During the 1856 Presidential Election, friend and fellow Pennsylvanian James Buchanan ran for the Democratic nomination against incumbent Franklin Pierce and Senator Stephen Douglas. Packer worked hard for his nomination and election.[2] Buchanan won the nomination at the 1856 Democratic National Convention in Cincinnati, Ohio and went on to win the Presidency over Republican John C. Frémont and Know Nothing candidate and former President Millard Fillmore.

In 1857, Packer was nominated as the Democratic Party Candidate for Governor. He was opposed by David Wilmot, author of the Wilmot Proviso which aimed to ban the expansion of slavery to territories acquired from Mexico, and Isaac Hazlehurst of the Native American Party.[3] The Panic of 1857 had crippled the nation’s economy, including the Pennsylvania iron industry. With strong support for tariffs in more normal times, the Panic increased Pennsylvania’s support for high tariffs, a stance which hurt the pro-free trade Wilmot.[3] The question of the day, however, remained the issue of slavery in Kansas. Packer forwarded a letter to his friend, President Buchanan, supporting the Kansas-Nebraska Act, but opposing an expansion of slavery in that state without a free and open process.[1] The split of the Republicans and Know Nothings made it difficult to defeat the united Democrats and Packer swept into office.[3]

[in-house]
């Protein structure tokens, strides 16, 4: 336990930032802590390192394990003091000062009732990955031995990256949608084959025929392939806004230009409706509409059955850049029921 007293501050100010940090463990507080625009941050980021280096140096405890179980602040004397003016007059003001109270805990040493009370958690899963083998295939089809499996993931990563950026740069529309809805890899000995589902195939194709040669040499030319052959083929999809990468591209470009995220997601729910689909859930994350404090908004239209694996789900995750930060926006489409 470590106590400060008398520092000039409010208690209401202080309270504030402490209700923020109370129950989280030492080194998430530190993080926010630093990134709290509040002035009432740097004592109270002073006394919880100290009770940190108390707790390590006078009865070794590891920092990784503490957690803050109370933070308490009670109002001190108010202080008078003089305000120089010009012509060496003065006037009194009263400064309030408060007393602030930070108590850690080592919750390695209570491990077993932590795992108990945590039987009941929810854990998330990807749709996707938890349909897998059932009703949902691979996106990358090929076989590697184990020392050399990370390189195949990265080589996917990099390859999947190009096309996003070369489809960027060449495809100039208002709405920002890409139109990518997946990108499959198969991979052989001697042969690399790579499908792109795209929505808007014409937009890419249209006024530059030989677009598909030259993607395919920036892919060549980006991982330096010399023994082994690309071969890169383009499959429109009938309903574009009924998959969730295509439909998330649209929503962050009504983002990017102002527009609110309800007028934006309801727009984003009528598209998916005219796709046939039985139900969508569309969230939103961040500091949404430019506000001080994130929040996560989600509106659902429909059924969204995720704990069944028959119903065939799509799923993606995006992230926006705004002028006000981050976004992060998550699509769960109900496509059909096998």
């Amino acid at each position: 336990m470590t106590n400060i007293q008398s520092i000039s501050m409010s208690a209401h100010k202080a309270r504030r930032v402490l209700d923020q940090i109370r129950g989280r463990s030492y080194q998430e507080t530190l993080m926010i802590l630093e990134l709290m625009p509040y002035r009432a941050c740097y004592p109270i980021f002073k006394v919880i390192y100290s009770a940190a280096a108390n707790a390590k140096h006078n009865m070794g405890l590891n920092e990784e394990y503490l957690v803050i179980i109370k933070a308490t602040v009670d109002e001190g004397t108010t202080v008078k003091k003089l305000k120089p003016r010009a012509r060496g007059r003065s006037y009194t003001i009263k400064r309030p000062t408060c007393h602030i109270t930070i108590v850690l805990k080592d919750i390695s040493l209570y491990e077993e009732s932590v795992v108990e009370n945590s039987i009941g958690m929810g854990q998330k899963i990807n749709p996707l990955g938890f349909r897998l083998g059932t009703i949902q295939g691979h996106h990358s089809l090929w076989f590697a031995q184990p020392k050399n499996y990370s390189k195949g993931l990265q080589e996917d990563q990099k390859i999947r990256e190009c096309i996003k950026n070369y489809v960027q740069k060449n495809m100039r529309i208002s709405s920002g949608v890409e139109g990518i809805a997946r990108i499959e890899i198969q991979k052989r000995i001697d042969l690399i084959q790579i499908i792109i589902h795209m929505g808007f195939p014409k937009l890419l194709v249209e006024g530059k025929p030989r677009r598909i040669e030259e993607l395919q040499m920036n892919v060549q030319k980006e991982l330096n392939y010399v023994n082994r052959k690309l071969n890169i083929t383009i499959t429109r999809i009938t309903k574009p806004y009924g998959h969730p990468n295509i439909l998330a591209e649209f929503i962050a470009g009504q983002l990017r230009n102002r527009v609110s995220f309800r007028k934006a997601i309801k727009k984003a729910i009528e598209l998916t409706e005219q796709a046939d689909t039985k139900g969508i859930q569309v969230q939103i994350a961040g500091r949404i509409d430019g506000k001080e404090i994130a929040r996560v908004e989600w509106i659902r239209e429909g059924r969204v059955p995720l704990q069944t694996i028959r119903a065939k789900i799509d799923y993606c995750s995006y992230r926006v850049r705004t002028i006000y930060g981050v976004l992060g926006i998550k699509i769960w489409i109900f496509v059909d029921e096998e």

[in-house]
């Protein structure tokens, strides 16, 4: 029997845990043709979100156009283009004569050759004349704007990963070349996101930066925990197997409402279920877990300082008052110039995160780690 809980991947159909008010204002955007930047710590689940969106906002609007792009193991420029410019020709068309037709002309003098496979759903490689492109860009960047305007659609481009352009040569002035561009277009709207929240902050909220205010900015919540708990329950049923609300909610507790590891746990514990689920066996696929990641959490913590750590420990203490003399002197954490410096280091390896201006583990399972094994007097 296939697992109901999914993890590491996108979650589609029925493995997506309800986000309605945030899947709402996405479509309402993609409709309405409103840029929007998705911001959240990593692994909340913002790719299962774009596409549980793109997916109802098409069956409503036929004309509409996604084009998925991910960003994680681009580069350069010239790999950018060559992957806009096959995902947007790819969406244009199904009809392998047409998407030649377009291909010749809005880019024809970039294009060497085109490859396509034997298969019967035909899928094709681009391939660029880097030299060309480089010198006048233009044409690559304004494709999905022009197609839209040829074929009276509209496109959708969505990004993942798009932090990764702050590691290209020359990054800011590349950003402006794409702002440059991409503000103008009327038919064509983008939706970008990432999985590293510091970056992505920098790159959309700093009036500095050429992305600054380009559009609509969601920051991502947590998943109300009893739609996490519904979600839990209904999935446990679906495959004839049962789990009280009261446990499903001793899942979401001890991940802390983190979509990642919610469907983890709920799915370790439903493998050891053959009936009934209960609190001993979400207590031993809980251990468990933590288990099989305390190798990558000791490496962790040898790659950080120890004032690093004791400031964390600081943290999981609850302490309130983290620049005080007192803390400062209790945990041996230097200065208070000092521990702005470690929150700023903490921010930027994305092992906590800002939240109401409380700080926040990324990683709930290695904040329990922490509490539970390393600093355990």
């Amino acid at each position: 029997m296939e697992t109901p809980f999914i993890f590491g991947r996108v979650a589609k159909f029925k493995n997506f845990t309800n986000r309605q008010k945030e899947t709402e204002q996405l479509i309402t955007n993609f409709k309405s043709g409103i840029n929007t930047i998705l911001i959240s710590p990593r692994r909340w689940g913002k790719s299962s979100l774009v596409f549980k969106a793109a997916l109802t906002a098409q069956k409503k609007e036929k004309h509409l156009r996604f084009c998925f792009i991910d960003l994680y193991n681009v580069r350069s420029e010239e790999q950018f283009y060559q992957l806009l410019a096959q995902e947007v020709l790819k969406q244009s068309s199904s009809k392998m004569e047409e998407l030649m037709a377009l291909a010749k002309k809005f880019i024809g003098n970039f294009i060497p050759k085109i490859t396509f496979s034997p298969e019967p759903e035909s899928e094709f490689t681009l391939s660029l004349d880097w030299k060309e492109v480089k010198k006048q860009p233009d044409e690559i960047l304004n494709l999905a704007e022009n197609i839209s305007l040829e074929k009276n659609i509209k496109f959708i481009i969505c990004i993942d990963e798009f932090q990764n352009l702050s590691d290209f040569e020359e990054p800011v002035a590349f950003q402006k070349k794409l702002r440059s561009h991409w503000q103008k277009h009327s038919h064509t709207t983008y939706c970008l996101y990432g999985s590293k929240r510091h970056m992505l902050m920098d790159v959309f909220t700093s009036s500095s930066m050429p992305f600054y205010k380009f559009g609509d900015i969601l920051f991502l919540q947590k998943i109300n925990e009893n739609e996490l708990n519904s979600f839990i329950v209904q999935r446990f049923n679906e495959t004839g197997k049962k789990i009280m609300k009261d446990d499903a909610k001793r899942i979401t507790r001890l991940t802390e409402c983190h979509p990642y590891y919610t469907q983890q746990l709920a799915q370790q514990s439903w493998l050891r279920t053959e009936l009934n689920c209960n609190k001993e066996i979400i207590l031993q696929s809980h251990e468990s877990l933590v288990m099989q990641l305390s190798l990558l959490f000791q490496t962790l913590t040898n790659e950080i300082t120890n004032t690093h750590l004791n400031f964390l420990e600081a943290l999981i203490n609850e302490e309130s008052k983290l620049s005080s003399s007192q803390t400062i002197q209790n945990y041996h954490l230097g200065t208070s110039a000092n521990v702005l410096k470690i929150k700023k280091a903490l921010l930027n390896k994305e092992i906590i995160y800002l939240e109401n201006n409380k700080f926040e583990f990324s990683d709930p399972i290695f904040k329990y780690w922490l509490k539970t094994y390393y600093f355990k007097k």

In dealing with the economic crisis caused by the Panic, Packer vehemently blamed banks and the free issue of paper money over gold and silver coinage.[2] As part of a recovery plan, the Governor approved legislation to requiring state banks to limit the issue of paper currency to amounts covered by real security deposited with the state.[2]

In 1859, Packer sought to end the state’s involvement in construction and management of canals and railroads, selling off the state’s investments to the Sunbury and Erie Railroad.[2]

Governor Packer was a proponent of public schools and supported the new public school system with funds for teacher training. Packer also used his veto power to stop attacks on the new public education system by forces in the legislature.[2]